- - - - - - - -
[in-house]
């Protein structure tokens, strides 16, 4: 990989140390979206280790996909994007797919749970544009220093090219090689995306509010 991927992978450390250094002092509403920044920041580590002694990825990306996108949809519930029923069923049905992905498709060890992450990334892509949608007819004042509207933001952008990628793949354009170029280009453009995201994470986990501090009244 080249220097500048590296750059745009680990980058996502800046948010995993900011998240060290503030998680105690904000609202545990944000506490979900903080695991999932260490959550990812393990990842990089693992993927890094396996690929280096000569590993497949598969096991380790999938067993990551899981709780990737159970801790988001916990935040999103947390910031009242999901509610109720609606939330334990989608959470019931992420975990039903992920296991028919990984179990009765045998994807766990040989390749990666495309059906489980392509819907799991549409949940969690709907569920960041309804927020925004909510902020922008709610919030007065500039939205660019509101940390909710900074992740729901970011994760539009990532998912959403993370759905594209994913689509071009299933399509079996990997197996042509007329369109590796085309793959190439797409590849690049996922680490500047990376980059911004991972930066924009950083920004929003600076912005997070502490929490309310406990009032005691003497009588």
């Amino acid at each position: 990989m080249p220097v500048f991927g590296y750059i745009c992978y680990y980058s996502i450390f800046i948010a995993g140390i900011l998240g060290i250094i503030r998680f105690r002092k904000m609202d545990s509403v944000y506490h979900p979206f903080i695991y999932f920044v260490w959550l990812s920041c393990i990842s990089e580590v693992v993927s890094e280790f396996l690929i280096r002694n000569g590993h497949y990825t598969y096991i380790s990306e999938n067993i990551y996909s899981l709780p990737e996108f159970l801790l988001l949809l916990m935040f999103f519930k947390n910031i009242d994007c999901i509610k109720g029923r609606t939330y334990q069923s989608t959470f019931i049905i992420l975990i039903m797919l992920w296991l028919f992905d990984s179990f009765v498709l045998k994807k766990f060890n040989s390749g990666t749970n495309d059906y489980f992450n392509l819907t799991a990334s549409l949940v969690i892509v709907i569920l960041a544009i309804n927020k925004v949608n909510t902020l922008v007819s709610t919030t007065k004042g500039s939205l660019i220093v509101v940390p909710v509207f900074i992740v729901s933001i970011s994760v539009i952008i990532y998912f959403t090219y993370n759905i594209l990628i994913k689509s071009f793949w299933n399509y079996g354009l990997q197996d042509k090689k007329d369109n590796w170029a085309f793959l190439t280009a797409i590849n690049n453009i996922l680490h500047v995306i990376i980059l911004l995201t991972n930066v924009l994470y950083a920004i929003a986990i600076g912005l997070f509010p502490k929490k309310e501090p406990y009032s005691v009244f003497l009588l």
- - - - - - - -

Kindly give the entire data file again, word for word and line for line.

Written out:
[in-house]
């Protein structure tokens, strides 16, 4: 990989140390979206280790996909994007797919749970544009220093090219090689995306509010 991927992978450390250094002092509403920044920041580590002694990825990306996108949809519930029923069923049905992905498709060890992450990334892509949608007819004042509207933001952008990628793949354009170029280009453009995201994470986990501090009244 080249220097500048590296750059745009680990980058996502800046948010995993900011998240060290503030998680105690904000609202545990944000506490979900903080695991999932260490959550990812393990990842990089693992993927890094396996690929280096000569590993497949598969096991380790999938067993990551899981709780990737159970801790988001916990935040999103947390910031009242999901509610109720609606939330334990989608959470019931992420975990039903992920296991028919990984179990009765045998994807766990040989390749990666495309059906489980392509819907799991549409949940969690709907569920960041309804927020925004909510902020922008709610919030007065500039939205660019509101940390909710900074992740729901970011994760539009990532998912959403993370759905594209994913689509071009299933399509079996990997197996042509007329369109590796085309793959190439797409590849690049996922680490500047990376980059911004991972930066924009950083920004929003600076912005997070502490929490309310406990009032005691003497009588």
């Amino acid at each position: 990989m080249p220097v500048f991927g590296y750059i745009c992978y680990y980058s996502i450390f800046i948010a995993g140390i900011l998240g060290i250094i503030r998680f105690r002092k904000m609202d545990s509403v944000y506490h979900p979206f903080i695991y999932f920044v260490w959550l990812s920041c393990i990842s990089e580590v693992v993927s890094e280790f396996l690929i280096r002694n000569g590993h497949y990825t598969y096991i380790s990306e999938n067993i990551y996909s899981l709780p990737e996108f159970l801790l988001l949809l916990m935040f999103f519930k947390n910031i009242d994007c999901i509610k109720g029923r609606t939330y334990q069923s989608t959470f019931i049905i992420l975990i039903m797919l992920w296991l028919f992905d990984s179990f009765v498709l045998k994807k766990f060890n040989s390749g990666t749970n495309d059906y489980f992450n392509l819907t799991a990334s549409l949940v969690i892509v709907i569920l960041a544009i309804n927020k925004v949608n909510t902020l922008v007819s709610t919030t007065k004042g500039s939205l660019i220093v509101v940390p909710v509207f900074i992740v729901s933001i970011s994760v539009i952008i990532y998912f959403t090219y993370n759905i594209l990628i994913k689509s071009f793949w299933n399509y079996g354009l990997q197996d042509k090689k007329d369109n590796w170029a085309f793959l190439t280009a797409i590849n690049n453009i996922l680490h500047v995306i990376i980059l911004l995201t991972n930066v924009l994470y950083a920004i929003a986990i600076g912005l997070f509010p502490k929490k309310e501090p406990y009032s005691v009244f003497l009588l």